Pages with tag Chevy Bolt
- 2017 Chevrolet Bolt EV First Drive Review -- Transport Evolved Can General Motors be trusted with electric car production since they axed the EV1. GM's first attempt to remedy that reputation was the Chevy Volt (with a V). The Chevy Bolt is their second attempt, and does a reasonably good job of being a great electric car, and remedying that reputation. It has a 7 kiloWatt AC charging system for an 8 hour recharge time. The DC Fast charging system is a $750 option, stupidly.
- 24 Hrs. With A Chevy Bolt: In-Depth Look By A Tesla Owner <p>A Tesla Model S owner managed to snag a Chevy Bolt EV for 24 hours. He isn't doing a comparison between the cars because the Model S and Bolt EV are very different market niche's. What he's doing is an in-depth examination of the Bolt EV.</p>
- Chevrolet Bolt EV full review -- SlashGear The Chevy Bolt EV is GM's latest attempt to enter the electric vehicle market after they smashed the EV1. This review spends a long time talking with the Chief Designer talking about the choices going into many design details. The design team was in South Korea, perhaps to ease the collaboration with LG as that company is providing most of the components. It has many advanced features some of which really add to usability. An example is the front seats, which are very comfortable, yet they're very thin giving them a few inches extra room in the rear. I can attest having sat in the rear seat, that it has an amazing amount of room.
- Chevrolet delivers first Bolt EVs to customers The long-awaited Chevy Bolt EV is starting to be delivered, with the first three being delivered through a Chevrolet dealership in Fremont. That dealership has a large solar panel system out front with integrated electric car charging, FWIW. Coincidentally it's located within spitting distance of the Tesla Motors factory also in Fremont.
- GM produces first round of self-driving Chevrolet Bolt EV test vehicles <p>For the first time, autonomous self-driving cars have been built using mass-production methodology. As we can tell via the pictures released with this press release, they built some kind of assembly line for this purpose. The assembly line clearly isn't "high-end" (no robots), but it's an assembly line, letting them claim to have used mass-production methods. GM is deploying the 130 vehicles to test fleets in San Francisco, Scottsdale and Detroit.</p> <p>Another thing to see in these pictures is that these cars have many sensors, including a whole sensor package mounted on the roof, and some sensors at the side near the front. The press release talks about LIDAR, cameras and other sensors, as well as computing equipment.</p>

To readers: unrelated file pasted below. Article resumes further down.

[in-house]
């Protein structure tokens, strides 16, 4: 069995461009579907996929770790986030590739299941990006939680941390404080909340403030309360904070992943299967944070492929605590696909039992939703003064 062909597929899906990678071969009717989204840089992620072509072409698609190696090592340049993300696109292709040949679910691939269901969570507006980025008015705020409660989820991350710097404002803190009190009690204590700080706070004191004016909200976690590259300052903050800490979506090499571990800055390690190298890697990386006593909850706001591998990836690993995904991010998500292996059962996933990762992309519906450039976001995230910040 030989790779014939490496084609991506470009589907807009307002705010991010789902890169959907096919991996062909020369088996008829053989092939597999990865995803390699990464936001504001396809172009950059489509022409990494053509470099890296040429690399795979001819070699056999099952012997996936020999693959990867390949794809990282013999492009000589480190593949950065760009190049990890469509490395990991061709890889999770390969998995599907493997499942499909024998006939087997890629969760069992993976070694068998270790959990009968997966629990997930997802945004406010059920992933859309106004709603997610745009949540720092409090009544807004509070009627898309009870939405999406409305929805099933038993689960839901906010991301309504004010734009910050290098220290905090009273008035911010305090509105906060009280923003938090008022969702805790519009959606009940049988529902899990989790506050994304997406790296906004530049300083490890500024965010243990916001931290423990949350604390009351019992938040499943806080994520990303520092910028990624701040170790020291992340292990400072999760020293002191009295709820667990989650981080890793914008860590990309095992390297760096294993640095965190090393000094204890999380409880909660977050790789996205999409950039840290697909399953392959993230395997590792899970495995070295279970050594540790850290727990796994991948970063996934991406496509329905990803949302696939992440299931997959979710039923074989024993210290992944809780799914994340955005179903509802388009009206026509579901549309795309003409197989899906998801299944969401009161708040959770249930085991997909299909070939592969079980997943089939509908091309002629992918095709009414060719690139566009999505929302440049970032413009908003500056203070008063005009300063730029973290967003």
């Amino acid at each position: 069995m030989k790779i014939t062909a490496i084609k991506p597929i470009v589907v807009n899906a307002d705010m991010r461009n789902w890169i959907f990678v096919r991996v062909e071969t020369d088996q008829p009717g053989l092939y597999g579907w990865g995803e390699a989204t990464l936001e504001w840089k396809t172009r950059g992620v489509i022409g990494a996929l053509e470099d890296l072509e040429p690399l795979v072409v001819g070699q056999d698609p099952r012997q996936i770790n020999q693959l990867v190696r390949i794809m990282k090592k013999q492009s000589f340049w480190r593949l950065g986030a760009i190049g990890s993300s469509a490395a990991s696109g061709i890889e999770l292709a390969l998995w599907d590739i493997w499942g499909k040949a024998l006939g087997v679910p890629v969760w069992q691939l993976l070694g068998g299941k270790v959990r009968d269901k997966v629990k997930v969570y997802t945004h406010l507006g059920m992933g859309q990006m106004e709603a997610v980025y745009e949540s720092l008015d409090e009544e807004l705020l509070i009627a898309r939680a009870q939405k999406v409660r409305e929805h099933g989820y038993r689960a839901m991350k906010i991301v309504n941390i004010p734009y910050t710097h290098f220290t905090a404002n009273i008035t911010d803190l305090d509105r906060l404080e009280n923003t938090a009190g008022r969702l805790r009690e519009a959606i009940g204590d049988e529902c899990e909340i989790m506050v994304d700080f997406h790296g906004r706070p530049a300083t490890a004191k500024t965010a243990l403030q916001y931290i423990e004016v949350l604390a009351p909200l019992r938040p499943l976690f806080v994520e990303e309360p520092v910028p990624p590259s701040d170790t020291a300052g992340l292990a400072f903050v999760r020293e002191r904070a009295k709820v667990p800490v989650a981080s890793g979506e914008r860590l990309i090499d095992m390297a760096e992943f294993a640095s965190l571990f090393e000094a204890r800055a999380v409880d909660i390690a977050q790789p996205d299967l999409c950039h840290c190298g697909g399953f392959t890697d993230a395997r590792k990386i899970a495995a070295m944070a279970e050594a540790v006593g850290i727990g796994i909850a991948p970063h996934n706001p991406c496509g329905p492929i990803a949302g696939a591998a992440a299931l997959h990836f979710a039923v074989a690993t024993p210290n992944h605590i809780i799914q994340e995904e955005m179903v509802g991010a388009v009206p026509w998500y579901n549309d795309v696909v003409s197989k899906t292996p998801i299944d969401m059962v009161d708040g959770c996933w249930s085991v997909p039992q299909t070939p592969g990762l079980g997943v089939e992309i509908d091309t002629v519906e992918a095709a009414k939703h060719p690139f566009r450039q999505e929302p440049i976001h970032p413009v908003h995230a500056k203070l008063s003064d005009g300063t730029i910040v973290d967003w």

- GM to start autonomous vehicle manufacturing and testing in Michigan In preparation for the Robocar future, GM has begun testing fully autonomous Chevy Bolt's in Warren Michigan. In a few years GM and Lyft are to partner in delivering a fleet of on-demand autonomous vehicles across the U.S. This means the days of having a side job with Lyft (and Uber) are numbered.
- GM's assembly line for producing Self-Driving Chevrolet Bolt EV Test cars <p>Yesterday GM released news that a hundred or so Self-Driving Chevy Bolt EV's were being manufactured on an assembly line, and being shipped to test fleets around the USA. They described this as a milestone, as the first self-driving car to be built with mass-production techniques. We've found a video that goes over the assembly line.</p> <p>This is clearly not a robotized modern assembly line. Instead of an building the cars from scratch, they are attaching parts to a pre-built chassis. It looks like Engineering team members are doing some of the assembly.</p> <p>The other thing to note is the size of the computing cluster, and that it takes up a significant amount of cargo space. As advanced as their self-driving technology surely is, they still haven't shrunk the equipment down to where it fits into the woodwork.</p>
- Honda Electrified! Clarity Plug-in Hybrid and Clarity Electric unveiled at 2017 New York International Auto Show
- Is General Motors' Policy on DC Quick Charging Slowing Chevrolet Bolt EV Adoption Rates? (Transport Evolved) Chevy Bolt EV sales are not taking off like a rocket making people think the car is a failure. On Transport Evolved, Nikki Gordon-Bloomfield suggests the cause is GM's lackluster support for building charging infrastructure. Clearly Tesla's big sales advantage is that the Supercharger network is so well developed. CCS fast charging infrastructure is at least 3 years behind other DC fast charging methods. Since it is not as widely available, the CCS fast charging standard is less attractive than either CHAdeMO or Supercharger which are much more available. GM doesn't help by steadfastly refusing to participate in building fast charging infrastructure.